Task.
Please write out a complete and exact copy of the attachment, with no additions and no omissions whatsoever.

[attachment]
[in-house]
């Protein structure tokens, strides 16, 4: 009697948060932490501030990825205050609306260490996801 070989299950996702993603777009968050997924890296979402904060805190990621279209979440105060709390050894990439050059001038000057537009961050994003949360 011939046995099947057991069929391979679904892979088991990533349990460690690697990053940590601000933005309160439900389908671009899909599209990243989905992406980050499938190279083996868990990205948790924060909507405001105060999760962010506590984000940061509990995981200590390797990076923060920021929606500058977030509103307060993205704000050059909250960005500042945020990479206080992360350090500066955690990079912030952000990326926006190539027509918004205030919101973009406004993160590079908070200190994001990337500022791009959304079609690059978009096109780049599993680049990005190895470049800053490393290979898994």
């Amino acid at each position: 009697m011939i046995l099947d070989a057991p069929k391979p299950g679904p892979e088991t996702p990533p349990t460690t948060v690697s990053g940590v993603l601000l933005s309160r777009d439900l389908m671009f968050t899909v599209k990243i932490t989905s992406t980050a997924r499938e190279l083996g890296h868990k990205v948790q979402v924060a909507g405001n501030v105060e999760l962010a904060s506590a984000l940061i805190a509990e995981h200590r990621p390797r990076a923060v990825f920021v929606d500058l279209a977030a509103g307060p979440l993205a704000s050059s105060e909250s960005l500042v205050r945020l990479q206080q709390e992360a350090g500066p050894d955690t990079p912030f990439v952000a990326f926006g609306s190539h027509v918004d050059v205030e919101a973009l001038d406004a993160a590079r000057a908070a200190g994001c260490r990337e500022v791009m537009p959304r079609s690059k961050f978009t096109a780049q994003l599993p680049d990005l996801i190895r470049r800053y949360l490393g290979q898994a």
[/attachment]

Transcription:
[in-house]
């Protein structure tokens, strides 16, 4: 009697948060932490501030990825205050609306260490996801 070989299950996702993603777009968050997924890296979402904060805190990621279209979440105060709390050894990439050059001038000057537009961050994003949360 011939046995099947057991069929391979679904892979088991990533349990460690690697990053940590601000933005309160439900389908671009899909599209990243989905992406980050499938190279083996868990990205948790924060909507405001105060999760962010506590984000940061509990995981200590390797990076923060920021929606500058977030509103307060993205704000050059909250960005500042945020990479206080992360350090500066955690990079912030952000990326926006190539027509918004205030919101973009406004993160590079908070200190994001990337500022791009959304079609690059978009096109780049599993680049990005190895470049800053490393290979898994």
């Amino acid at each position: 009697m011939i046995l099947d070989a057991p069929k391979p299950g679904p892979e088991t996702p990533p349990t460690t948060v690697s990053g940590v993603l601000l933005s309160r777009d439900l389908m671009f968050t899909v599209k990243i932490t989905s992406t980050a997924r499938e190279l083996g890296h868990k990205v948790q979402v924060a909507g405001n501030v105060e999760l962010a904060s506590a984000l940061i805190a509990e995981h200590r990621p390797r990076a923060v990825f920021v929606d500058l279209a977030a509103g307060p979440l993205a704000s050059s105060e909250s960005l500042v205050r945020l990479q206080q709390e992360a350090g500066p050894d955690t990079p912030f990439v952000a990326f926006g609306s190539h027509v918004d050059v205030e919101a973009l001038d406004a993160a590079r000057a908070a200190g994001c260490r990337e500022v791009m537009p959304r079609s690059k961050f978009t096109a780049q994003l599993p680049d990005l996801i190895r470049r800053y949360l490393g290979q898994a």